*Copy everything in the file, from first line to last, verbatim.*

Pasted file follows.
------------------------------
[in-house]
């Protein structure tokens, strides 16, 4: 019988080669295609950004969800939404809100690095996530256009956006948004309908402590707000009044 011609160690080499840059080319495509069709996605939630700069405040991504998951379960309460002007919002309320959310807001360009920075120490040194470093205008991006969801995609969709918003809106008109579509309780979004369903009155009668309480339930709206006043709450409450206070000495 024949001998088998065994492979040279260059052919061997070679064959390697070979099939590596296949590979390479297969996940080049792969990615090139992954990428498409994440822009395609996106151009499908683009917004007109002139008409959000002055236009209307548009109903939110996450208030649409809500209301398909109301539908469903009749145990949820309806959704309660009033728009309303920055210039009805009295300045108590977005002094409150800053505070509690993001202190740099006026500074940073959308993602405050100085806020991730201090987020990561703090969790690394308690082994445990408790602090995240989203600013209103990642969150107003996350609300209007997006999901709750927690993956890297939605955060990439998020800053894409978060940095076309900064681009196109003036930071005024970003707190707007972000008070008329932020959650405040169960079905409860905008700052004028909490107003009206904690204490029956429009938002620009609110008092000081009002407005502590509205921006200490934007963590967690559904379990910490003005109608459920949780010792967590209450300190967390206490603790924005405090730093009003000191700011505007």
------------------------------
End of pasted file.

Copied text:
[in-house]
């Protein structure tokens, strides 16, 4: 019988080669295609950004969800939404809100690095996530256009956006948004309908402590707000009044 011609160690080499840059080319495509069709996605939630700069405040991504998951379960309460002007919002309320959310807001360009920075120490040194470093205008991006969801995609969709918003809106008109579509309780979004369903009155009668309480339930709206006043709450409450206070000495 024949001998088998065994492979040279260059052919061997070679064959390697070979099939590596296949590979390479297969996940080049792969990615090139992954990428498409994440822009395609996106151009499908683009917004007109002139008409959000002055236009209307548009109903939110996450208030649409809500209301398909109301539908469903009749145990949820309806959704309660009033728009309303920055210039009805009295300045108590977005002094409150800053505070509690993001202190740099006026500074940073959308993602405050100085806020991730201090987020990561703090969790690394308690082994445990408790602090995240989203600013209103990642969150107003996350609300209007997006999901709750927690993956890297939605955060990439998020800053894409978060940095076309900064681009196109003036930071005024970003707190707007972000008070008329932020959650405040169960079905409860905008700052004028909490107003009206904690204490029956429009938002620009609110008092000081009002407005502590509205921006200490934007963590967690559904379990910490003005109608459920949780010792967590209450300190967390206490603790924005405090730093009003000191700011505007």